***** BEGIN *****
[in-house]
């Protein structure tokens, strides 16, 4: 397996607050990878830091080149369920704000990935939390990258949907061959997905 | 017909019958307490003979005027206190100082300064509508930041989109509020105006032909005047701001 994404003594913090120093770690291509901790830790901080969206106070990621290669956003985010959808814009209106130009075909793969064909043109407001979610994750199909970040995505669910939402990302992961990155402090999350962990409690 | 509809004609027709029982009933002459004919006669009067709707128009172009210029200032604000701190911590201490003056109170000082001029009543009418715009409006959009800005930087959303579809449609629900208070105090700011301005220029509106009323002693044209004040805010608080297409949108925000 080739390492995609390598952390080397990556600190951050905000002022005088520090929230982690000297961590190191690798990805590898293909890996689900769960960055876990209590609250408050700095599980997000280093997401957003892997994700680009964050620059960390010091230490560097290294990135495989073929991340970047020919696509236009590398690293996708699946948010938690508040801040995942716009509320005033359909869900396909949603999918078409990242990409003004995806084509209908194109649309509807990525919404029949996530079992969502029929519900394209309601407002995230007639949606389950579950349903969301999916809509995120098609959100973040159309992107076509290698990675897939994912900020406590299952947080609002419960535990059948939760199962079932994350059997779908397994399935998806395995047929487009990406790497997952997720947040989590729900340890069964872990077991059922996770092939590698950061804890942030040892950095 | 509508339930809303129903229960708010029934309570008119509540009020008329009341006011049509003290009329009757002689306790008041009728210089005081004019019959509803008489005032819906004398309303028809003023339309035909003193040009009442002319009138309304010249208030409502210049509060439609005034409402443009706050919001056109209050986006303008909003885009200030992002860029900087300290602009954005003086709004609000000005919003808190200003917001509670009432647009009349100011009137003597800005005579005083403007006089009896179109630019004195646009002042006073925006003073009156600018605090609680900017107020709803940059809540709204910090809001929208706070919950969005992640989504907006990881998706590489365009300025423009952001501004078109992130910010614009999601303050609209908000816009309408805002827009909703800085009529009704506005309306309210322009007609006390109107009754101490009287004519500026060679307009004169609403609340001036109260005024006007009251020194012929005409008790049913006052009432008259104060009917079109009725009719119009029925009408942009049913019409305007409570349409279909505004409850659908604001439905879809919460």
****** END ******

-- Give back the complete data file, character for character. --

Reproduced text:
[in-house]
């Protein structure tokens, strides 16, 4: 397996607050990878830091080149369920704000990935939390990258949907061959997905 | 017909019958307490003979005027206190100082300064509508930041989109509020105006032909005047701001 994404003594913090120093770690291509901790830790901080969206106070990621290669956003985010959808814009209106130009075909793969064909043109407001979610994750199909970040995505669910939402990302992961990155402090999350962990409690 | 509809004609027709029982009933002459004919006669009067709707128009172009210029200032604000701190911590201490003056109170000082001029009543009418715009409006959009800005930087959303579809449609629900208070105090700011301005220029509106009323002693044209004040805010608080297409949108925000 080739390492995609390598952390080397990556600190951050905000002022005088520090929230982690000297961590190191690798990805590898293909890996689900769960960055876990209590609250408050700095599980997000280093997401957003892997994700680009964050620059960390010091230490560097290294990135495989073929991340970047020919696509236009590398690293996708699946948010938690508040801040995942716009509320005033359909869900396909949603999918078409990242990409003004995806084509209908194109649309509807990525919404029949996530079992969502029929519900394209309601407002995230007639949606389950579950349903969301999916809509995120098609959100973040159309992107076509290698990675897939994912900020406590299952947080609002419960535990059948939760199962079932994350059997779908397994399935998806395995047929487009990406790497997952997720947040989590729900340890069964872990077991059922996770092939590698950061804890942030040892950095 | 509508339930809303129903229960708010029934309570008119509540009020008329009341006011049509003290009329009757002689306790008041009728210089005081004019019959509803008489005032819906004398309303028809003023339309035909003193040009009442002319009138309304010249208030409502210049509060439609005034409402443009706050919001056109209050986006303008909003885009200030992002860029900087300290602009954005003086709004609000000005919003808190200003917001509670009432647009009349100011009137003597800005005579005083403007006089009896179109630019004195646009002042006073925006003073009156600018605090609680900017107020709803940059809540709204910090809001929208706070919950969005992640989504907006990881998706590489365009300025423009952001501004078109992130910010614009999601303050609209908000816009309408805002827009909703800085009529009704506005309306309210322009007609006390109107009754101490009287004519500026060679307009004169609403609340001036109260005024006007009251020194012929005409008790049913006052009432008259104060009917079109009725009719119009029925009408942009049913019409305007409570349409279909505004409850659908604001439905879809919460």